4.38 p.m.

Viscount Tenby

My Lords, overcrowding in prisons is pernicious and self-defeating for a number of reasons, both practical and ethical. The most obvious practical drawback is that it makes prisons difficult to run. It probably necessitates the transfer of prisoners from overcrowded to less crowded prisons, often a considerable distance from family contacts and legal advisers. It almost certainly interferes with any vital refurbishment programme. It puts major obstacles in the way of producing a structured regime for individual prisoners. It increases the threat of disorder and it makes it more difficult to control certain facts of prison life which are never far below the surface, such as drug abuse, sexual abuse and bullying.

Prison overcrowding also puts a strain on the relationship between prisoner and prisoner and between prisoner and warder. With that in mind, should we be sending fewer offenders to prison? The answer is almost certainly yes, but noble Lords must bear in mind that, whatever various siren voices say, some people will have to go to prison, whatever the political climate. It is surely right that people who persistently commit grave offences should be taken out of circulation for the protection of the community. Let us not, however, muddy the waters by declaring that it is being done because prison works, for in terms of recidivism it almost certainly does not.

There are undoubtedly some offences where a custodial sentence might be better directed into, say, a community service order. Perhaps I may supply an example to which my noble and learned friend Lord Woolf has referred. In the case of someone who wilfully and persistently refuses to pay a fine, in the final event a suspended custodial sentence is often imposed. I have to say that in such cases the money usually miraculously appears before implementation of the sentence and the court has therefore won what is in effect a game of bluff. But in some instances, and they are few—in my experience only 1 to 2 per cent. of the total—the custodial part of the sentence will be activated and someone will end up in prison for debt, with all its Dickensian overtones. How much better it would be for such offenders to help to dig out a canal or to beautify the garden of an old people's home. And, when one considers that the average prisoner costs £22,000 a year to keep, one can see that a major injection of funds into community sentencing would make considerable sense in these straitened times.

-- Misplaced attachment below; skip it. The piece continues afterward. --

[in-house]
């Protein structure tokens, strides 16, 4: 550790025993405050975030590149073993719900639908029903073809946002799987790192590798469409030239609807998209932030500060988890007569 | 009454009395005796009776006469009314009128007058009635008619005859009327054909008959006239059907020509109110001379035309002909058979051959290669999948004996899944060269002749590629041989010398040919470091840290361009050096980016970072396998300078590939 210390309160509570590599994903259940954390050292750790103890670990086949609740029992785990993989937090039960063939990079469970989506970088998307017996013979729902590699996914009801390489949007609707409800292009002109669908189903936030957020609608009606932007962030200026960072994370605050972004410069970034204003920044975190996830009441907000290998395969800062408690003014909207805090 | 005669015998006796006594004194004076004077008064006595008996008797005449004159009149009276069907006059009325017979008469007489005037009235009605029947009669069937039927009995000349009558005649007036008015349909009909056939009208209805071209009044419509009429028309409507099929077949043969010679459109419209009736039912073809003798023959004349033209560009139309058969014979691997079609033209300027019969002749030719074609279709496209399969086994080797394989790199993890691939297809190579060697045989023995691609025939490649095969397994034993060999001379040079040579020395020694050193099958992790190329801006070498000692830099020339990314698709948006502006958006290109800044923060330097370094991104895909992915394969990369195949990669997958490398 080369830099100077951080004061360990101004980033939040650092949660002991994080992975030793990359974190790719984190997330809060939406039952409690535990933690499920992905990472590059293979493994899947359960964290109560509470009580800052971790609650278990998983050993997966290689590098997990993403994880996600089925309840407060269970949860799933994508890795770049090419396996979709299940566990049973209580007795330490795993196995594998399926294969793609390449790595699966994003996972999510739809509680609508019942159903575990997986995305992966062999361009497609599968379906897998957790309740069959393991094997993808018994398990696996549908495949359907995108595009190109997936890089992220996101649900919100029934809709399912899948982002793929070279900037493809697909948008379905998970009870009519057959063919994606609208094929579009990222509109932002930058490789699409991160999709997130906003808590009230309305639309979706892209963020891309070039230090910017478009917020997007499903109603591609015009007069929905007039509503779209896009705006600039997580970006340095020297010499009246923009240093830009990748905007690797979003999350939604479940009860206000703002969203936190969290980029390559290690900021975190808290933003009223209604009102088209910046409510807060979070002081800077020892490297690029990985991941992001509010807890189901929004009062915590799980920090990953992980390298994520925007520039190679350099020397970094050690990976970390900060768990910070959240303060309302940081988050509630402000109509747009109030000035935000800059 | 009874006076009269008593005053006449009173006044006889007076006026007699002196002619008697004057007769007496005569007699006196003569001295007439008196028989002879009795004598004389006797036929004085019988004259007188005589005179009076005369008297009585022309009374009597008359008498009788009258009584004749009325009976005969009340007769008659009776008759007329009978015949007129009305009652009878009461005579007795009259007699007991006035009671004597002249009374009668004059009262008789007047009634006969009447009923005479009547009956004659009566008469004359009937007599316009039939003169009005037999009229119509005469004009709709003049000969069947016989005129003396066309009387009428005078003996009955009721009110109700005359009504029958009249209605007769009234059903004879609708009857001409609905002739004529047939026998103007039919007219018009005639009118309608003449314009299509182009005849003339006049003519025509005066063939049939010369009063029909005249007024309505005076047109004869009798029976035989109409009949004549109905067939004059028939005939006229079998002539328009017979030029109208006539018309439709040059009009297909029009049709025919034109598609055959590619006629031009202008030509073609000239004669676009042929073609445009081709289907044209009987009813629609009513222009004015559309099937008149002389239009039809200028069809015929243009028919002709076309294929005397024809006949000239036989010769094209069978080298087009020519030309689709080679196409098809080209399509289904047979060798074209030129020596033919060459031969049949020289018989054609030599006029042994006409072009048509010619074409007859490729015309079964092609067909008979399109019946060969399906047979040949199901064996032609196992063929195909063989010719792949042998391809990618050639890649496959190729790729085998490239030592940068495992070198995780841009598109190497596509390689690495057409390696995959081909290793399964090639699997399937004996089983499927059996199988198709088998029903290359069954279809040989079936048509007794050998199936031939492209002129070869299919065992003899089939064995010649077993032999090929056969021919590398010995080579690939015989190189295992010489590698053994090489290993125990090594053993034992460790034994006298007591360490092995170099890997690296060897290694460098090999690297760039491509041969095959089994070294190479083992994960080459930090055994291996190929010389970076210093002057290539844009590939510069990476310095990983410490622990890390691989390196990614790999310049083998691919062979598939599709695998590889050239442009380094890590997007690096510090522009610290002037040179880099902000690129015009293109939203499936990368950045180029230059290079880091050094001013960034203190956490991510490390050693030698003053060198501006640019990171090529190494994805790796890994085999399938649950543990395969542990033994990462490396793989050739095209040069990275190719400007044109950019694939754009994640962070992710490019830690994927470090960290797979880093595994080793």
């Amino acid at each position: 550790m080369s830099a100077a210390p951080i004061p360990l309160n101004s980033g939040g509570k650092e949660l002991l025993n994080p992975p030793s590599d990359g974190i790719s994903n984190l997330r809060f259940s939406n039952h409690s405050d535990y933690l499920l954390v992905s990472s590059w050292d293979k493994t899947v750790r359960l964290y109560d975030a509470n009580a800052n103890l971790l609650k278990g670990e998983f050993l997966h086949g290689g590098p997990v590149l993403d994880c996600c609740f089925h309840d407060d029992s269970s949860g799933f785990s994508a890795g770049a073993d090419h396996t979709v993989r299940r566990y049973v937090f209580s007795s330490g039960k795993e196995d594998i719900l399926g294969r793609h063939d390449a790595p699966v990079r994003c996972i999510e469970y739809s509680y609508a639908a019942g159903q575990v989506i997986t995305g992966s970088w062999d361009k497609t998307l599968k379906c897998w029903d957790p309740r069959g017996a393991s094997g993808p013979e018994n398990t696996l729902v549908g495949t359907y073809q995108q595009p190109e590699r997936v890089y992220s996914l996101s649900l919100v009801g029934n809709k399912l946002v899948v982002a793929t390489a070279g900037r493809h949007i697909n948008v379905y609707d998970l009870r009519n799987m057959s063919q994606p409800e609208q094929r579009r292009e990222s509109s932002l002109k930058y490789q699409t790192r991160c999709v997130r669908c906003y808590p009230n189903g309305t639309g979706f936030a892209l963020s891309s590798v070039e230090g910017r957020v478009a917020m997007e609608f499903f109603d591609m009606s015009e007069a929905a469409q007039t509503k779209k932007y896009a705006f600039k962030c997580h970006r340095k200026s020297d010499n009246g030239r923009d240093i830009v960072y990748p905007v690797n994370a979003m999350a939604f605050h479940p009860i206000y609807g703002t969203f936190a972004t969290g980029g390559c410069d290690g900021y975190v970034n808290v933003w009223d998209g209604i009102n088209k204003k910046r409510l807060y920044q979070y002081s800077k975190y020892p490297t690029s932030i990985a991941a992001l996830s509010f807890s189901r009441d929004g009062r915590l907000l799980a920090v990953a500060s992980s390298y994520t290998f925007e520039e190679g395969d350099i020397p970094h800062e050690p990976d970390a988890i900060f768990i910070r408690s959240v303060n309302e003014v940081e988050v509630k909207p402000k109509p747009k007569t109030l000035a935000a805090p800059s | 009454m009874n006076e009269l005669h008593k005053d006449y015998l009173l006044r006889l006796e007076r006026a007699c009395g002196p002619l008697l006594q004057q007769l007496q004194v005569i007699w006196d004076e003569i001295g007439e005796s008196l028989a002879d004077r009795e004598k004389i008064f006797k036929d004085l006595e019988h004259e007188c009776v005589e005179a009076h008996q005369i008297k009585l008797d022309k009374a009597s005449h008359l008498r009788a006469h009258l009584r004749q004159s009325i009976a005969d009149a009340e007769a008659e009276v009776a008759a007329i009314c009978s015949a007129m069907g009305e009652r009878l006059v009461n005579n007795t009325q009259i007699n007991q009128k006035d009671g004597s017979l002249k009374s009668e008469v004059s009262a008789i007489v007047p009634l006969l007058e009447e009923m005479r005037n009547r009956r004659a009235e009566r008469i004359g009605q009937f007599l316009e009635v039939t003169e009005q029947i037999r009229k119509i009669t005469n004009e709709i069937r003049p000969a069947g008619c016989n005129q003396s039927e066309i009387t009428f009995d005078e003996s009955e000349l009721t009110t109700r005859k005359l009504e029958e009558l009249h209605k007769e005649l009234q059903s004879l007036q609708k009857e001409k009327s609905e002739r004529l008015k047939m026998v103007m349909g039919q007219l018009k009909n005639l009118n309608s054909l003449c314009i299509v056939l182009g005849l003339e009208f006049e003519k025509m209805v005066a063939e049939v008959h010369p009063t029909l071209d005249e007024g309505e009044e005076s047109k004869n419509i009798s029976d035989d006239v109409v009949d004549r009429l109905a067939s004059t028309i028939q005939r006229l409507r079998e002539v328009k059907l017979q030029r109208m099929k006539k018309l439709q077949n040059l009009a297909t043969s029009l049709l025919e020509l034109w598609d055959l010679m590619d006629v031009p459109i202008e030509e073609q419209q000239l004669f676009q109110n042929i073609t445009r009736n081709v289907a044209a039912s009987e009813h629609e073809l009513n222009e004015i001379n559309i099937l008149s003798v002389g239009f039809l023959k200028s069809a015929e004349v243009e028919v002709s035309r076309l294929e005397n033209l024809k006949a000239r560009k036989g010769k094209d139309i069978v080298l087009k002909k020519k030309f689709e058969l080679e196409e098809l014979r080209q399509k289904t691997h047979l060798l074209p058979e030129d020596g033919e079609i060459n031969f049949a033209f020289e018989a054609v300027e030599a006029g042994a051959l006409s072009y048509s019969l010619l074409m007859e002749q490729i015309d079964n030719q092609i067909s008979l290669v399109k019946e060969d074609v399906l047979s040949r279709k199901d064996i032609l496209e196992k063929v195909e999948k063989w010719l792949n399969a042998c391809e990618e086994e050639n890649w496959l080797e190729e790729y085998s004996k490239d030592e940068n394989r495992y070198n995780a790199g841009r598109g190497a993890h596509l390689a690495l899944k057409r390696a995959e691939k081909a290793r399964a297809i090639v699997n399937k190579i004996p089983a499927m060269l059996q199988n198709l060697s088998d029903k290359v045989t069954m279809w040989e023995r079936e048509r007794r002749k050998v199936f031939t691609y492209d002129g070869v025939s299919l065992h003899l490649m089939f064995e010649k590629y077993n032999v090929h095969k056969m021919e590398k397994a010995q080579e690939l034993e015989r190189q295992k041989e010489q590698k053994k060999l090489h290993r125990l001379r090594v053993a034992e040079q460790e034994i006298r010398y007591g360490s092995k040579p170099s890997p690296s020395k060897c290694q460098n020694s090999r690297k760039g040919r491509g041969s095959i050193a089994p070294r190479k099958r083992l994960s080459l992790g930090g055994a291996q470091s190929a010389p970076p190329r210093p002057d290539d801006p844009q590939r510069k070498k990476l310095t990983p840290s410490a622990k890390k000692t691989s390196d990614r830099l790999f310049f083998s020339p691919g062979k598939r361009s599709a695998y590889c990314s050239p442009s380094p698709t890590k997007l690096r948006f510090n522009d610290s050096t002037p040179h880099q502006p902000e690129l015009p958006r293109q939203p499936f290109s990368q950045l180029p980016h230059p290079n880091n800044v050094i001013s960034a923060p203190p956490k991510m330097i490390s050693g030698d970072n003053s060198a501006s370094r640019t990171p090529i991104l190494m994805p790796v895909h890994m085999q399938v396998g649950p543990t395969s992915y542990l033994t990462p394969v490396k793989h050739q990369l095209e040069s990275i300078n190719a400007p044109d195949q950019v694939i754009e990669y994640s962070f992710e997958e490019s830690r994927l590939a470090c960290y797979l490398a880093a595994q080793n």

But my purpose this afternoon is not to discuss who should or should not go to jail. I am more concerned with what happens to those who are sent there. The Prison Service Report for 1992–93 stated that there were on average 23½ hours of structured work per week per prisoner, with a further 22 hours in association. That is not nearly enough, as I am sure your Lordships will agree. But how does one increase that total under overcrowded conditions?

There are two other important aspects of life inside which must be endangered by overcrowding; namely, education and the various behavioural courses aimed at correcting personality problems. In my view, mistakenly, education is not compulsory for those over school-leaving age. But in any case, with the system under strain, this seems to me to be almost academic —if your Lordships will forgive the use of the word in this context. Likewise, the successful running of anger management and drug, alcohol and sexual abuse courses must be in jeopardy when resources are stretched to breaking point.